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Energy for the Future

Water. Wind. Sun. The world needs energy. For heat, transportation and manufacturing. Fossil fuels are finite – but renewables offer potential. Who looks ahead at the right moment? Who will be there when innovations break through, and new capabilities unfold? Whether electrolyzers, wind turbines or photovoltaics, we’re looking at tomorrow’s energy.

From wind power and hydrogen to geothermal energy: Why it is important to maintain a healthy curiosity about energy options for the future. An essay by Claus Möhlenkamp, Chief Executive Officer, Freudenberg Sealing Technologies.

Everything needs energy. It starts with the human body. We need a basic metabolic rate to live and an active metabolic rate to work, which in turn helps us nourish our bodies. Back in history, our most important power plant was our body, and nourishment was the source of energy. As we developed new sources of energy, we had the option of increasing its amount (by hunting larger animals), improving efficiency (cooked meat provided more energy), reducing the energy expended for the required activity (by using a plow in the field) or making better use of the land for energy production. Early on, people needed large forest areas to generate heat since wood was the main fuel. To supply a city with energy during the Middle Ages, wooded areas about 100 times the size of the city were needed. Humanity would have inevitably reached its limits had it not switched to coal. As a fuel for steam engines, it replaced oxen and horses as working animals and propulsion for transportation. People could begin to grow their own food on acreage that had been used for animal feed. For centuries, the same sectors represented the greatest demand for energy: heating, transportation and manufacturing.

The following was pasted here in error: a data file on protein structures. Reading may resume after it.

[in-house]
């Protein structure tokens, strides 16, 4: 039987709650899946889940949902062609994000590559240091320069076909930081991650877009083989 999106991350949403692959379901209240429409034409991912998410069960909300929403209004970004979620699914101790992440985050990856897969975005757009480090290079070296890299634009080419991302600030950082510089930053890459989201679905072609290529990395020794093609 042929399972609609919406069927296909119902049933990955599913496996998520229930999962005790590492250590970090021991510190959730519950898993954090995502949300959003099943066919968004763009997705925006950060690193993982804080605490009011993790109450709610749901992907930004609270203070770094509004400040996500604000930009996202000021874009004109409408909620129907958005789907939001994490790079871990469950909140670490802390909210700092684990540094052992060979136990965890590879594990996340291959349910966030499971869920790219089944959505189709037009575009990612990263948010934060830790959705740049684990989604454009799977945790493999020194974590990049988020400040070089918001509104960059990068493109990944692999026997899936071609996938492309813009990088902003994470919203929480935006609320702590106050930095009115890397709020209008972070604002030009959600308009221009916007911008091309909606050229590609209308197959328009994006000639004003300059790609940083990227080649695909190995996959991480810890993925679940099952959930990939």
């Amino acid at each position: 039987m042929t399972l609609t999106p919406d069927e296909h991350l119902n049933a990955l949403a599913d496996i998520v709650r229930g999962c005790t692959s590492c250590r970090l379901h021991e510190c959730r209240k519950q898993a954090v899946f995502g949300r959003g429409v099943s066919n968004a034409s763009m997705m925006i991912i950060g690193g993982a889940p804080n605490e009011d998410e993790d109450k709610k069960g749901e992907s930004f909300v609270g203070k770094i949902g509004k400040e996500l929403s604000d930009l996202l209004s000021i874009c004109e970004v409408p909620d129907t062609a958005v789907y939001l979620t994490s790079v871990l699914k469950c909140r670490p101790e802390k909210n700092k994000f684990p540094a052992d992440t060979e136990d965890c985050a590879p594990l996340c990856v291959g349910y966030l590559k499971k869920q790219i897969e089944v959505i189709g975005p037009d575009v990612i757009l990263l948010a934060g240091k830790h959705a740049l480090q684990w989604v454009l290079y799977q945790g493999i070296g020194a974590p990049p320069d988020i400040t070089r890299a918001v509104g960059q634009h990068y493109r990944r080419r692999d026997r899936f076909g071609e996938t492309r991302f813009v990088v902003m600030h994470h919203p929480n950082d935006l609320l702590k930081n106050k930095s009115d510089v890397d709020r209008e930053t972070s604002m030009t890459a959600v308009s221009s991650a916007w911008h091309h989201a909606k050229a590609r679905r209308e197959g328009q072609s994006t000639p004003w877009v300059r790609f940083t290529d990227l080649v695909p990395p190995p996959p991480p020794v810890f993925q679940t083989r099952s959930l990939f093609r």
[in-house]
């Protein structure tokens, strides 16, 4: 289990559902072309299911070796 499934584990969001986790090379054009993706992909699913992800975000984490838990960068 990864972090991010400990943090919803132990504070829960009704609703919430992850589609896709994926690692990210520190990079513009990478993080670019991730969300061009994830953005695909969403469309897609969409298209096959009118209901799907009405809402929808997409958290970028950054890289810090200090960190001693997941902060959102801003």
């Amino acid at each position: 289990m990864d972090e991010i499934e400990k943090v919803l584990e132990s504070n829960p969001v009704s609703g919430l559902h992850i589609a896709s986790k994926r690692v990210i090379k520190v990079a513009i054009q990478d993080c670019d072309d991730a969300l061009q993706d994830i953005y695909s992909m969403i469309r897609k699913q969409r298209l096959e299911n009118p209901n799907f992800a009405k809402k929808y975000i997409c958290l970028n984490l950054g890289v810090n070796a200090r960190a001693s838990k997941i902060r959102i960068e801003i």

Powerhouse: With a capacity of 22.5 megawatts, the Three Gorges Dam in China is currently the most powerful power plant in the world. © shutterstock/isabel kendzior

Does that seem far removed from today? Actually, the situation is not that different from what we have been doing since the dawn of the industrial age. We continue to increase the availability of energy: With the rise of the steam engine, coal consumption rose from 10 million tons a year in 1800 to about 800 million tons a century later. About 21 trillion kilowatt hours of electricity are consumed annually around the world. Our hunger for energy seems insatiable. Whenever we have more energy, we develop new technologies that consume more of it – interestingly, even in the sectors that were important over the course of our history. Heating and cooling account for about half of the world’s energy consumption. Transportation is next with about one-third. And then there is the fact that developing countries are continually raising their standard of living – leading to a growing demand for energy.